Quick Food Re-set

Johns Hopkins offers 3 Simple Diet Tweaks for better sleep. You can also try adding some sleep-promoting foods to your diet and incorporating them regularly. Here’s what you should eat instead of refined carbs and sugar-sweetened treats:

  • Almonds—High doses of melatonin and good fats
  • Barley grass powder—GABA, calcium, tryptophan, zinc
  • Fatty fish—Potassium, magnesium, zinc, vitamin B-12, folate
  • Kiwifruit—Calcium, folate, melatonin, potassium, magnesium
  • Tart cherries—High fiber, vitamins C and E
  • Walnuts—Melatonin, serotonin, potassium and magnesium
  • Warm Milk—Tryptophan, calcium, vitamin D and melatonin

Are you eating at the right times?

If the usual exercise routines aren't your thing, get outside for daily walks with your buddy.

3. Exercise to Beat Insomnia

Exercise helps improve sleep time and sleep quality. This is true even with a single exercise effort, but of course it’s most effective for improving sleep cycles when one exercises regularly. Aerobic exercise in particular—which may be something as easy as walking—helps us get more efficient sleep.

If you’re not exercising (and no chronotypes get a pass on exercise) check to see which periods during the day will give you the best results for your archetype—then get moving! Get your exercise outside when you can to make sure you’re soaking up some sleep-boosting vitamin D from the sun.

Can’t motivate yourself to exercise?

Get a pet. I’m always amazed to see what people will do for their pets that they won’t do for themselves. Don’t want the responsibility of a dog? Offer to walk someone else’s—someone who works during the day, maybe. And maybe re-think getting a pet—they’re great company and help to relieve anxiety.

Peaceful social interactions foster a feeling of connectedness which helps alleviate stress and depression.

4. Get social for Better Sleep

Dr. Emma Seppala, in her book The Happiness Track,” describes how being socially connected generates a positive feedback loop of social, emotional and physical well-being.” Feeling ‘connected’ helps reduce stress and fosters more productive relationships. How many times have you lain awake thinking about an argument or fractured friendship?

Folks who experience healthy connectedness have lower levels of anxiety and depression—both of which are known to cause Insomnia.

Feeling disconnected?

Reach out and touch someone—make a new acquaintance—bury the hatchet with an old one. Join a new group. Or, if you’re not doing it yet, try volunteering—it’s good for the soul.

Relaxation rituals help relax body and mind so it's easier to drift off to sleep.

5. Relax to beat Insomnia

There are a number of healthy ways to relax so you can start getting the sleep you need. Incorporating a nightly relaxation ritual is the best way to keep you on track. In earlier posts, we’ve covered pre-bed stretching, aromatherapy, tea rituals, and the #1 Way to Relax. These relaxation rituals de-stress your body and calm your mind—making it easier to drift off to sleep. When you do them regularly, you will also be able to see their benefits during the day.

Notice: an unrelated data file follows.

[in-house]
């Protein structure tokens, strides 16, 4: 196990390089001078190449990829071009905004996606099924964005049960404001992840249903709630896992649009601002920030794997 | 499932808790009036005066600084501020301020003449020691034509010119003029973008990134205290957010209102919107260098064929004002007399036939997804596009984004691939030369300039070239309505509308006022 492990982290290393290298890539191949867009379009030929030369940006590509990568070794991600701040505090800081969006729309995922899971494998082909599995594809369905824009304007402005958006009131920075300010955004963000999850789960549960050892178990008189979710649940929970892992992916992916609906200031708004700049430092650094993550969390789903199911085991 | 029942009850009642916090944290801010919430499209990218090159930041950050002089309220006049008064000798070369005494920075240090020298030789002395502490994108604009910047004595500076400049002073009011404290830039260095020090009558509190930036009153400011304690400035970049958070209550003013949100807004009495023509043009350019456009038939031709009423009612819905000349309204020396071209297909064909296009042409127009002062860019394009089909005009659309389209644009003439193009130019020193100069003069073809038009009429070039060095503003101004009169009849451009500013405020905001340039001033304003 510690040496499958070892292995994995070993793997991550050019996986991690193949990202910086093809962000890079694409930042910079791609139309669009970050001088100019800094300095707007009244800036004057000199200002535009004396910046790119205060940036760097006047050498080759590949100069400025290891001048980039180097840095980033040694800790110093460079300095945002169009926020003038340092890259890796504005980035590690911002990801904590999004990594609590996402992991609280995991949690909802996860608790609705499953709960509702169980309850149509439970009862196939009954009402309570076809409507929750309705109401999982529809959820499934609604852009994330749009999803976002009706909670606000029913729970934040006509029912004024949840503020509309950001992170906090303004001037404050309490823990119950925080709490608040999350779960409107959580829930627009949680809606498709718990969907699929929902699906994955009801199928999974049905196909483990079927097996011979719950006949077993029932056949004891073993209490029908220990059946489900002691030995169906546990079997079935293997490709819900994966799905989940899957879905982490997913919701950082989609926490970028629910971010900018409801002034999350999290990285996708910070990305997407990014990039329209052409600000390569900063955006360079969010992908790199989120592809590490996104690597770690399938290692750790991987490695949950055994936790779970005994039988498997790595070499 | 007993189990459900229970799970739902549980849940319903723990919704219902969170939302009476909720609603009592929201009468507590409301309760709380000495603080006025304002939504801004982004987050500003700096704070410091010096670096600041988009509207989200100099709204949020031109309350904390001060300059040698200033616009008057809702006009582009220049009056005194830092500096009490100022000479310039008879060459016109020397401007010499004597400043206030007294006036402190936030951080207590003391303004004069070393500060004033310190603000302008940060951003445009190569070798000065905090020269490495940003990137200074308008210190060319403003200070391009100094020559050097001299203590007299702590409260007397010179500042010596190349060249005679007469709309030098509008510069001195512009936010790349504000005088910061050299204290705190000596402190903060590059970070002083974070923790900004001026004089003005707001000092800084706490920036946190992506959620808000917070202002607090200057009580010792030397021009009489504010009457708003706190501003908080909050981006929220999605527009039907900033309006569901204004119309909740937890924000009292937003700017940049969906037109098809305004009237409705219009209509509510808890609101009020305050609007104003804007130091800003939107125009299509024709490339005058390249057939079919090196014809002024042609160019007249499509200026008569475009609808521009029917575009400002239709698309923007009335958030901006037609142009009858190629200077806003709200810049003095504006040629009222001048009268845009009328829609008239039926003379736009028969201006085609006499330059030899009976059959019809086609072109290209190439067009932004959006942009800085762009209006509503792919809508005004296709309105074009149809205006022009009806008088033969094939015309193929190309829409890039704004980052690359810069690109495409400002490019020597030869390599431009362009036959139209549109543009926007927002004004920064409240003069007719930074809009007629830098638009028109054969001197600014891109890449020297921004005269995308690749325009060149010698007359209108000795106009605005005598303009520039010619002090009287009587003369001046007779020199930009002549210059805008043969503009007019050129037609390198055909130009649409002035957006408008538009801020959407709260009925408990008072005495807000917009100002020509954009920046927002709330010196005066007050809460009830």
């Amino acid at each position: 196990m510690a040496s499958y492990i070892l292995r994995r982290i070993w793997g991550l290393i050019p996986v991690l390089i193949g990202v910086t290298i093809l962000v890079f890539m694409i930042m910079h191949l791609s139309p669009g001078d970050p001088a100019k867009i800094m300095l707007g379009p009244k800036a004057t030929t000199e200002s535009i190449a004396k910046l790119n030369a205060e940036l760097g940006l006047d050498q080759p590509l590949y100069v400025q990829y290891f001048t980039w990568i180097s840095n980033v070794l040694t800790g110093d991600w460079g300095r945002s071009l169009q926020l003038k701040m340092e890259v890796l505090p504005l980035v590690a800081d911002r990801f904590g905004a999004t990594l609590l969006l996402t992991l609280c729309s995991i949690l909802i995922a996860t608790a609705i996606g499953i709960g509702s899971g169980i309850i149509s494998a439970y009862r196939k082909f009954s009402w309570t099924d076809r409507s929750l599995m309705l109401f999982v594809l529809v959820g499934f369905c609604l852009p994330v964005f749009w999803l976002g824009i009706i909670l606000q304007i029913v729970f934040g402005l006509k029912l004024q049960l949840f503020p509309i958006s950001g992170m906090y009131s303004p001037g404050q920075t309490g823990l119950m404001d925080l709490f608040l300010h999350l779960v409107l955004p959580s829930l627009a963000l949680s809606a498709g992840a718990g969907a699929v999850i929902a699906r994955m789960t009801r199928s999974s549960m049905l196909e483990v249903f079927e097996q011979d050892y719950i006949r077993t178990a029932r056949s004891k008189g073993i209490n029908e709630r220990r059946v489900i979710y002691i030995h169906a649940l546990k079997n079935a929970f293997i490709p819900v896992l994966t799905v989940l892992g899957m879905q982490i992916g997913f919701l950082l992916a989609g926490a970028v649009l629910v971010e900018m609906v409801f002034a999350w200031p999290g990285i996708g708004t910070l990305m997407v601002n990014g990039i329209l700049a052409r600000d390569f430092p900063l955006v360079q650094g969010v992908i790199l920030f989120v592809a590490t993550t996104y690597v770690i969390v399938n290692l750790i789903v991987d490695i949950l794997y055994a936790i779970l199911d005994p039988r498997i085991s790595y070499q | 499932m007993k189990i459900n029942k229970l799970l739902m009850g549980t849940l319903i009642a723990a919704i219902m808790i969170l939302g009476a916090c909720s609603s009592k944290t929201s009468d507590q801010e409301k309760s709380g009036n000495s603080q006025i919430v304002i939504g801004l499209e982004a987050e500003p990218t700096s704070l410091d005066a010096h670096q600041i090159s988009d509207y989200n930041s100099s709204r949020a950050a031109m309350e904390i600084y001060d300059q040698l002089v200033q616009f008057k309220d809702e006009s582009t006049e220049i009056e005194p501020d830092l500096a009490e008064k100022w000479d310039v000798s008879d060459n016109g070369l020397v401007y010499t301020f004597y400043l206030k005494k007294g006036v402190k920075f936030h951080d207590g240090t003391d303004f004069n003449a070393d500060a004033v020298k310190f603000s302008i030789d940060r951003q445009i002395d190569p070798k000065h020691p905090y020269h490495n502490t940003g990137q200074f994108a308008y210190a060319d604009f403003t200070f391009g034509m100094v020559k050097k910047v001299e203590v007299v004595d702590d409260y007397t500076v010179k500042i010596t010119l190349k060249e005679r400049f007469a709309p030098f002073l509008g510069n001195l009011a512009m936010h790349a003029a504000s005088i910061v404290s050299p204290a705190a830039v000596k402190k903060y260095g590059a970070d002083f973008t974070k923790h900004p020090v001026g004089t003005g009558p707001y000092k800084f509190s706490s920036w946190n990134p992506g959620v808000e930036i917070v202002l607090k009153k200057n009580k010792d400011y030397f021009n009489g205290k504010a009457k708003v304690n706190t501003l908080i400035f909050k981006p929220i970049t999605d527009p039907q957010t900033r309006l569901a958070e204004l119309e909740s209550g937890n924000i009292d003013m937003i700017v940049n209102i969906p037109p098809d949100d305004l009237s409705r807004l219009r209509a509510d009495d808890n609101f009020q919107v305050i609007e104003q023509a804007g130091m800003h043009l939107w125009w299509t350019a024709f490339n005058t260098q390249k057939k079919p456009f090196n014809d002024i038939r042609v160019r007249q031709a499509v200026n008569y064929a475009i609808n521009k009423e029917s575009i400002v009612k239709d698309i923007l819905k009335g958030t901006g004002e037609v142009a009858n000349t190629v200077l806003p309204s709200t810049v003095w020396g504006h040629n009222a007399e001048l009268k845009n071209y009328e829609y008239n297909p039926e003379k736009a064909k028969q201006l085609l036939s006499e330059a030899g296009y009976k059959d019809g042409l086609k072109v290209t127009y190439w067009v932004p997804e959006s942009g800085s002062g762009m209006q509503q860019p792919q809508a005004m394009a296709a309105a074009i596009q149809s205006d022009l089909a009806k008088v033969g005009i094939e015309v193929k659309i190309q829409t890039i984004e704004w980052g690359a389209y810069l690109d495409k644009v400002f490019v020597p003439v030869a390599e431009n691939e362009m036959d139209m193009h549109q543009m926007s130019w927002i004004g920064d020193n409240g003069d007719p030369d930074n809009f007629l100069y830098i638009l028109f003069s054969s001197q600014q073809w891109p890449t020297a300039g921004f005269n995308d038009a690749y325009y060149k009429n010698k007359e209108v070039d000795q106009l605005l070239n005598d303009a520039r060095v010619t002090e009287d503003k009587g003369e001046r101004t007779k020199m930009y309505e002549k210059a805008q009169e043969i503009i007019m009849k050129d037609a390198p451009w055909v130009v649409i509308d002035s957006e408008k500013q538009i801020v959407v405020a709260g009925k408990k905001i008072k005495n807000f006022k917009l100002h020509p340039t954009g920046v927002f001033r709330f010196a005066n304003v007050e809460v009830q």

You’ll feel better rested, of course—but you’ll also notice your muscles feel less tight, your mind feels less chaotic, and you’ll feel more like interacting with others.

Best Tip for Relaxing? Get yourself a pair of Brain-Calming SoundOff sleep earbuds. Our soothing pink noise will relax you to sleep in no time--and keep you sleeping soundly all night!

Professional advice:

The Sleep Doctor (Dr Michael Breus) recommends Meditation to help you beat Insomnia. His article How to Meditate Before Bed offers advice on why and how to use meditation to improve your sleep.

Lifehack.org offers advice on changing your habits, “Habits arise through a process of triggering, actions, and rewards. A circumstance triggers an action and when you obtain a reward for doing something, you keep doing it.” - Lifehacks

Beating your Insomnia is certainly a reward worth earning—take action to change your habits and start getting better sleep now!

Struggling and feeling overwhelmed?

If you’ve been working to overcome your Insomnia and aren’t seeing progress, it can be overwhelming—you don’t have to do it alone. Sleep is vital to your health and there are specialists who can work with you to improve your sleep.

Consider these Resources:

Dr. Breus has a DIY Sleep Program to help you achieve better sleep results at home--or check out

the American Academy of Sleep Medicine to find an accredited sleep center near you.

Re-capping 5 Ways to Beat Insomnia

  • Be consistent in all your efforts to improve your sleep
  • Eat with mindfulness to support healthier sleep
  • Exercise regularly – outdoors when you can
  • Make an effort to be more socially connected
  • Relax. Relax. Relax.

Until next time...

wishing you a perfect night’s sleep… every night.